If you have recently been diagnosed with early-stage invasive breast cancer, your physician may recommend the MammaPrint test. Based on the results, you may choose to forego adjuvant chemotherapy.
The American Society of Clinical Oncology (ASCO) has published guidelines on the use of different biomarker tests to guide decisions on adjuvant chemoatherapy or hormone therapy in early-stage breast cancer. Among their recommendations. Strength of recommendation is noted in parentheses):
Additional information on other tumor types and biomarker tests can be found on the ASCO website.
The National Comprehensive Cancer Network (NCCN) has expert-developed guidelines for treating breast cancer. NCCN guidelins for node-negative, ER-positive, Her2-negative breast cancer includes the following recommendations.
NCCN notes that other prognostic tumor tests are available for treatment decision-making. The NCCN guidelines state that the Oncotype Dx 21-gene panel is preferred by the Breast Cancer Panel for node negative breast cancer.
These guidelines are up-to-date as of 09/29/19.
The following study is looking at tumor prognostic tests used for decision-making in early-stage breast cancer:
From 2001 to 2007 researchers organized a large randomized trial in Europe to see whether a commercial genomic tumor test called MammaPrint could reduce overtreatment with chemotherapy in patients with early-stage invasive breast cancer. More than 6,600 women participated at 112 institutions in 9 nations. Each participant’s clinical risk of cancer recurrence was determined using a web-based tool called Adjuvant! Online. Patient’s tumors were also tested using MammaPrint, which produced a genomic score. Participants with discordant clinical and genomic risk (either high clinical risk and low genomic risk or low clinical risk and high genomic risk) were randomly assigned to receive adjuvant chemotherapy or not. The results, which were published in the New England Journal of Medicine in August 2016, suggest that approximately 46% of women with breast cancer who are at high clinical risk for recurrence might not benefit from adjuvant chemotherapy. As a result, ASCO updated guidelines on the use of MammaPrint to guide decisions on the use of adjuvant chemotherapy in an ASCO Special Article published in the Journal of Clinical Oncology in August, 2017.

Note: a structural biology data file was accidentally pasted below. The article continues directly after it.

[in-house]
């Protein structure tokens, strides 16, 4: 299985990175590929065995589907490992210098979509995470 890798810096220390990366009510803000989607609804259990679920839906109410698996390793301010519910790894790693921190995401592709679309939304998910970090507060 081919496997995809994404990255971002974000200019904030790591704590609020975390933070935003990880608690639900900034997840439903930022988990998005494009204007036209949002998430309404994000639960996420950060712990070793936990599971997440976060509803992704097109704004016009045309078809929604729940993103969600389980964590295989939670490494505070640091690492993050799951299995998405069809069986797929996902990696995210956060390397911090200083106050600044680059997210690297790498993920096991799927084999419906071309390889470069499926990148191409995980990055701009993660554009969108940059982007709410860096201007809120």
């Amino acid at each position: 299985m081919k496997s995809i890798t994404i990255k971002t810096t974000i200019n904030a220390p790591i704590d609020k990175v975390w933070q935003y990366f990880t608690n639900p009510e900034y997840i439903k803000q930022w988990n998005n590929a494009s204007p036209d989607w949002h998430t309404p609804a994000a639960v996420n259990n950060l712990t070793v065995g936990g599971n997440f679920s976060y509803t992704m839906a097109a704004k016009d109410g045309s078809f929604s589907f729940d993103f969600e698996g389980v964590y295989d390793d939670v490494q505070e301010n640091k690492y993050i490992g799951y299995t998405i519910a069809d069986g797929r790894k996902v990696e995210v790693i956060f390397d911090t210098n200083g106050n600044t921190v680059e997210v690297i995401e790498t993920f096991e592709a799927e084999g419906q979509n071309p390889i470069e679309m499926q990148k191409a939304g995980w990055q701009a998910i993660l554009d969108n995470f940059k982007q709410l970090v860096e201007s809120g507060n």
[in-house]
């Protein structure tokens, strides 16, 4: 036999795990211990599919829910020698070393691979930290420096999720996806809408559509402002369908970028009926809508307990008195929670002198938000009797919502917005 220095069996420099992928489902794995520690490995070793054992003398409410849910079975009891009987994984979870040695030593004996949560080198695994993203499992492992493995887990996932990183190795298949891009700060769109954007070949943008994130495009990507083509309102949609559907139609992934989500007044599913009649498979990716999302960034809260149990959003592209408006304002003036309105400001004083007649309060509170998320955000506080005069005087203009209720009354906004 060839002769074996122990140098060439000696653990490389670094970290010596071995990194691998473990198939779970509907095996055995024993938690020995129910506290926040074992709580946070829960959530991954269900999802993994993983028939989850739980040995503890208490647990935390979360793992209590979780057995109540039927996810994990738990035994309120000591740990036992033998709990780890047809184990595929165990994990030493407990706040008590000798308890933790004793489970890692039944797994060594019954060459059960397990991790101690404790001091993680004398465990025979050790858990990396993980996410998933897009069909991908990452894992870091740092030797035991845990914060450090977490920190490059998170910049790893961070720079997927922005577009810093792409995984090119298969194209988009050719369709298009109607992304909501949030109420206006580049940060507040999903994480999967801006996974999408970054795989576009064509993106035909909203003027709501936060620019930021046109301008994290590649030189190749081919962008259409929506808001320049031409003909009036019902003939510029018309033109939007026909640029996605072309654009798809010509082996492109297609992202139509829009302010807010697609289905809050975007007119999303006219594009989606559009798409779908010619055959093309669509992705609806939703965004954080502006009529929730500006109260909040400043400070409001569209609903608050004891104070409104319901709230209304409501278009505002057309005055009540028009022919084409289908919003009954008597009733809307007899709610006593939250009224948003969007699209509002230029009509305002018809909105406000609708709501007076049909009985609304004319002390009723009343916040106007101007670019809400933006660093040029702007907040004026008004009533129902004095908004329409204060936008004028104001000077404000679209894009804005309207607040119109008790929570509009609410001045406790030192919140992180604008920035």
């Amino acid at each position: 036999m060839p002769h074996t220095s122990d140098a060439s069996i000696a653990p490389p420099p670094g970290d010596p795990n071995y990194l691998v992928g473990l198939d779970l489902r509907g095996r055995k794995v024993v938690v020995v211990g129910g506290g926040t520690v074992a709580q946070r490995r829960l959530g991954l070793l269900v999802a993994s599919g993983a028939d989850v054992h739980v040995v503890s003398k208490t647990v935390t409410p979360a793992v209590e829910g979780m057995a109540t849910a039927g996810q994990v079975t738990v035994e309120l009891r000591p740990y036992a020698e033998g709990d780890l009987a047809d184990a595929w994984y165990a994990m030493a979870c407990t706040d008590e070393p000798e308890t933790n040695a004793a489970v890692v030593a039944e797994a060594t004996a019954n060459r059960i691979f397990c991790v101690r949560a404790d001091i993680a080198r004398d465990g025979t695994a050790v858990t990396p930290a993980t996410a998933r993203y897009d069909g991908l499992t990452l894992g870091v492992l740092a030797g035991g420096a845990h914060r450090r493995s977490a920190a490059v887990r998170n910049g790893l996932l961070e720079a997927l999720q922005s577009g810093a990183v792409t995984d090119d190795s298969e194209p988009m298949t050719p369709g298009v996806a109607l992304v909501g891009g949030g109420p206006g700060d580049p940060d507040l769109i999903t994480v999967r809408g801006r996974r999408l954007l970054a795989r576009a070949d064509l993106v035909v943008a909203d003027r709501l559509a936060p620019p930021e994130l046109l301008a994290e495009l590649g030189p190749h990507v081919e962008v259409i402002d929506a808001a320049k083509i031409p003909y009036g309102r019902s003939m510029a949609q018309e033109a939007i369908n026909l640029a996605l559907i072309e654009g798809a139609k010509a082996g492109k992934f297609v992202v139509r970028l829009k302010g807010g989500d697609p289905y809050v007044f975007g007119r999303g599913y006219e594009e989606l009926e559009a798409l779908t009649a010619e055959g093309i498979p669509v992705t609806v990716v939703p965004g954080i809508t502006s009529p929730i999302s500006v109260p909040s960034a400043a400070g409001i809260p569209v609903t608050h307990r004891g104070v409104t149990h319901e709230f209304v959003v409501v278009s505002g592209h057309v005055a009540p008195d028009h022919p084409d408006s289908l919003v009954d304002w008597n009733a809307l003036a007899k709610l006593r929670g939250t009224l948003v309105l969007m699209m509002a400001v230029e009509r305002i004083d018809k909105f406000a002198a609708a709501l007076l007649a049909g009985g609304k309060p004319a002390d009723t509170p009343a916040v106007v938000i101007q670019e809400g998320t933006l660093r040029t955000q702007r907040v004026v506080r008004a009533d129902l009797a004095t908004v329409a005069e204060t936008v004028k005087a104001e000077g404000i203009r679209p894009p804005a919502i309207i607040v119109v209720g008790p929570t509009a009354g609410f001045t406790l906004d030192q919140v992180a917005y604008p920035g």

Can MammaPrint, a commercially available genomic test, help to reduce overtreatment in patients with early-stage breast cancer?